Monday, December 24, 2007

Merry Christmas 2007!

A lot of people I know must secretly find Christmas very annoying. Just think of all its bad points:

1. All the giving that we are doing is directed toward people to whom we are sentimentally attached, so it is really selfish. True altruism would be giving to complete strangers, people we have no selfish reason to give to.

2. At Christmas, we give things to individuals, and turn our attention away from the good of society as a whole.

3. Christmas giving is wasteful and actually diverts resources away from the total social good. The things we give are mostly useless things -- candy, wine, a necktie, toys.

4. Further, all this money brings about less real value than the same money would produce if it were spent by the recipient of the gift. (Your uncle would have picked out a different necktie if he had chosen it himself, one that would be better for him.)

5. Christmas giving is regressively redistributive. We don't give to people because they are weak, sick, incompetent -- because they need our help, in other words. No, we give to them because of their virtues and their strengths, because we find them worthy of love. Instead of giving to them that have not, we give to those who are already well-endowed by nature, circumstance, or their own efforts. Giving is only good when we give to the right recipients, and Christmas selects the wrong ones.

As you can probably guess, these are the reasons I love Christmas. Merry Christmas from all of us here on Jefferson Street to all of you! And happy all those other holidays, too!
The picture above shows the Madison Community Orchestra giving one of its annual Holiday Concerts in the Capitol rotunda (the largest stone dome in the world!). That's me in the brown suit on the far left, playing the second violin part of Leroy Anderson's "Sleigh Ride." Photo by Deborah Katz Hunt.

Sunday, December 23, 2007

Has Global Warming Stopped?

British astronomer and distinguished science journalist David Whitehouse raises the above question in a recent article in The New Statesman. "'The fact is," he says, "that the global temperature of 2007 is statistically the same as 2006 and every year since 2001."

Demonstrable, global climate change has been flat for seven years now. The closest thing I have found that turns this into a vivid image is a graph on this environmental alarmist website. Scroll slightly down from the top. Note that this graph has no bars for 2006 or 2007. So just imagine continuing the flat area at the right end of the graph for two more bars and you get the picture. Flat.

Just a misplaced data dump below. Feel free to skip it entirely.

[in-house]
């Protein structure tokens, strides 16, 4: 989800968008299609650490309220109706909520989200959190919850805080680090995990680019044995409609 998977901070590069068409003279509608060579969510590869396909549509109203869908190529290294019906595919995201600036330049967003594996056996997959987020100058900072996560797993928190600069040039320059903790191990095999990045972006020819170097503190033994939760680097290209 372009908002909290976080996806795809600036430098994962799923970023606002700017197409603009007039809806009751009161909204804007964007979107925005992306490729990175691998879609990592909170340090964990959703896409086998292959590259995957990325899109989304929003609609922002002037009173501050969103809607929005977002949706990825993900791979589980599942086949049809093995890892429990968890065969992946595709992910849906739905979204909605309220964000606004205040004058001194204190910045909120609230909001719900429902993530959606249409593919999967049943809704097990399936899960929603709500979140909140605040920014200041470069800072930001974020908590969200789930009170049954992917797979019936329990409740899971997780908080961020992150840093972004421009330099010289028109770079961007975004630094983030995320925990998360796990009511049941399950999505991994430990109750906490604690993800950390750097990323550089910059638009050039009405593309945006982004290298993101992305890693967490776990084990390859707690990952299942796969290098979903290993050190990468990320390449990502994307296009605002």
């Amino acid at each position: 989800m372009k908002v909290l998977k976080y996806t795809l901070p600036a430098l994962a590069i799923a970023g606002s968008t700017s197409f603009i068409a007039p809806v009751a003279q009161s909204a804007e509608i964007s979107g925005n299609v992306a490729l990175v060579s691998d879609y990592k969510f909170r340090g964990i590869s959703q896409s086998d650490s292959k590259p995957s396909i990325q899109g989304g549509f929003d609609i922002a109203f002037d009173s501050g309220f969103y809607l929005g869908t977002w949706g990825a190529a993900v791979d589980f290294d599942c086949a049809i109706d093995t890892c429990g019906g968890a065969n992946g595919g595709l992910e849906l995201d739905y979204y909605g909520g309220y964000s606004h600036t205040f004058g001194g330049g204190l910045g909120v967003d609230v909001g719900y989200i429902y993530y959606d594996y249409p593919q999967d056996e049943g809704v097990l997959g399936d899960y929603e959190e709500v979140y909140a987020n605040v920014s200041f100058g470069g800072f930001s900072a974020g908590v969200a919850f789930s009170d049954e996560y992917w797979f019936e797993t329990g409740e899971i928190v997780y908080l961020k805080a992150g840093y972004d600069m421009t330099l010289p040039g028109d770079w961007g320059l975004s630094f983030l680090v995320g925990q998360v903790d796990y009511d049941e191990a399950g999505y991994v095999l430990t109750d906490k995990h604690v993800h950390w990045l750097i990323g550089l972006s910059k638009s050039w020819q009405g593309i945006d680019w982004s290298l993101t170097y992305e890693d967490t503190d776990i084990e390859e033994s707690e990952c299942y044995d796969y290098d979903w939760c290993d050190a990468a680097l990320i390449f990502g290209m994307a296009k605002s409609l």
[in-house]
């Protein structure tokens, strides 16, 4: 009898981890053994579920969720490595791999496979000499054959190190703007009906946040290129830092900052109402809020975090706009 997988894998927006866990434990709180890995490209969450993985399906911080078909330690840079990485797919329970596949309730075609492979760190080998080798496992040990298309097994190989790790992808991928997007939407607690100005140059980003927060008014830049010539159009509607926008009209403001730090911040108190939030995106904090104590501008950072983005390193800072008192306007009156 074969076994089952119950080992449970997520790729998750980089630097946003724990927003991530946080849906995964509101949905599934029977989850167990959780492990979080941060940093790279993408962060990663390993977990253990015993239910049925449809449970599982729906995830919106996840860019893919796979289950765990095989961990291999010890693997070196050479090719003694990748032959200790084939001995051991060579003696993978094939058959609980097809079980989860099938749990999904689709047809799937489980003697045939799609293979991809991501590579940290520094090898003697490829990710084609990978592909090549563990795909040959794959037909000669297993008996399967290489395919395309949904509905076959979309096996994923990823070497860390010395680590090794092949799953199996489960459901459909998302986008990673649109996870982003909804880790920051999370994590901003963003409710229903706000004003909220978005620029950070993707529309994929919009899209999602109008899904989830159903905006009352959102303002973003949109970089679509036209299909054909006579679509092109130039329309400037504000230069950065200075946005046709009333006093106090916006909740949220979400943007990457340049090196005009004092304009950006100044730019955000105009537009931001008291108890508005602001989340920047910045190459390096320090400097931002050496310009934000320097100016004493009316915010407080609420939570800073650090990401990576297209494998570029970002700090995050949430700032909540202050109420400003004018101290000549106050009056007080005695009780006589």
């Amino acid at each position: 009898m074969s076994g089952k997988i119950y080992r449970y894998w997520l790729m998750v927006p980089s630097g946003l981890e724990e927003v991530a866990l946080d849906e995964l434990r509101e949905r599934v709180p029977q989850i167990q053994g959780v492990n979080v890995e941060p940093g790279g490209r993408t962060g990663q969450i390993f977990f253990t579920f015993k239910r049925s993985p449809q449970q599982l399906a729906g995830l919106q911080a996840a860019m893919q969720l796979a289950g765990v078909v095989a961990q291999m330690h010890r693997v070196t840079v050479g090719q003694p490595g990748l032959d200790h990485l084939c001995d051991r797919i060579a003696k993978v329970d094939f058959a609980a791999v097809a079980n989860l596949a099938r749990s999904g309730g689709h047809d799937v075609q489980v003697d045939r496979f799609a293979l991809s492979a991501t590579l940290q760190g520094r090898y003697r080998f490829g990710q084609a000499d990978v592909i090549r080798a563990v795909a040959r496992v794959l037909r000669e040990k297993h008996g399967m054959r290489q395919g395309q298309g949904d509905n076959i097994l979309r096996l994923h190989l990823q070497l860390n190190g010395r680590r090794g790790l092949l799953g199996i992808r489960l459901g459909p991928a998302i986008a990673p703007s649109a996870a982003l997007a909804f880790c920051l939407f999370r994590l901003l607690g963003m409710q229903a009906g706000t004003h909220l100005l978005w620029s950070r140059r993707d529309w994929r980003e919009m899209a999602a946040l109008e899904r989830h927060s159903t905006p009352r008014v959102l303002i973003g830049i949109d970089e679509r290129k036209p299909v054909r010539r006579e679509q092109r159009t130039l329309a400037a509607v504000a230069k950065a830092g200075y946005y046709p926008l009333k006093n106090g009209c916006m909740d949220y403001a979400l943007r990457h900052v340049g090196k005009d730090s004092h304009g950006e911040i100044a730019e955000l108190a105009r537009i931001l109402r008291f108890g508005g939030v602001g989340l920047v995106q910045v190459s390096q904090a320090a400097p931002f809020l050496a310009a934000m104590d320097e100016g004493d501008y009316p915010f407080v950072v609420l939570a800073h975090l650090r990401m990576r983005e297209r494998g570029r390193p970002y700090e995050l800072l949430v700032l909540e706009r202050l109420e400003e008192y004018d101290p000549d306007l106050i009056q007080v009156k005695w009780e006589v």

But that's not the bad news for those who are married to human-produced carbon dioxide as the cause of climate change, forsaking all others. As Whitehouse points out, carbon dioxide levels have risen relentlessly throughout the flat period. As I am sure you know, causes and effects aren't supposed to vary independently of each other. Why climate change has flattened we really don't know. But it doesn't seem like the carbon theory, plausible as it is on its own, can do the explaining by itself.

Whitehouse looks like an interesting person. You can find his charmingly low-tech web site here. He once wrote an article on UFOs called These Close Encounters of the Absurd Kind, in which he said: "I will feel more confident that aliens have landed when I see David Frost interview one." Penn and Teller should use him as a source!
Added later: Whitehouse is of course a journalist. Here is an older article with a similar point of view by Bob Carter, a scientist, a geologist who works in paleoclimatology. Note that his statement, "the last eight years [have] proved to be a period of stasis," can now be amended: the last nine years. Here is a video of a recent talk by Carter -- a very effective one!

Thursday, December 20, 2007

Is Prejudice Ever Good?

A reader wrote to me yesterday with an interesting question. In my earlier post Random Quotations I listed this quote, attributed to Mark Twain: "I know that I am prejudiced on this matter, but I would be ashamed of myself if I were not."

The reader said that she was thinking of putting this quote on the wall at her work place, but wanted to know the context of the quote before venturing to do so.

Hm, I thought, I believe I know what you are thinking. It would be embarrassing to put the quote up and then a co-worker says something like "Say, don't you know it was racial prejudice he was defending?"

I looked at the source from which I got it, a review of the book In Praise of Prejudice: The Necessity of Preconceived Ideas, by conservative essayist Theodore Dalrymple on the web site of the conservative New English Review, but it was no help. It contained no indication of the source or context of the quote.

The idea that prejudice can be good is an occasional theme of American conservative essayists going at least as far back as the title essay of Richard Weaver's Life Without Prejudice and Other Essays (1965).

[Disclaimer: I didn't post those quotations because I agree with them. I was commenting on their literary qualities, not their truth or falsity.]

After more searching, I eventually did find the source. The quote is from The Innocents Abroad, chapter: "The Ascent of Vesuvius, Continued." It was slightly misquoted, which was what made it hard to find initially. Here is the passage from which it was taken: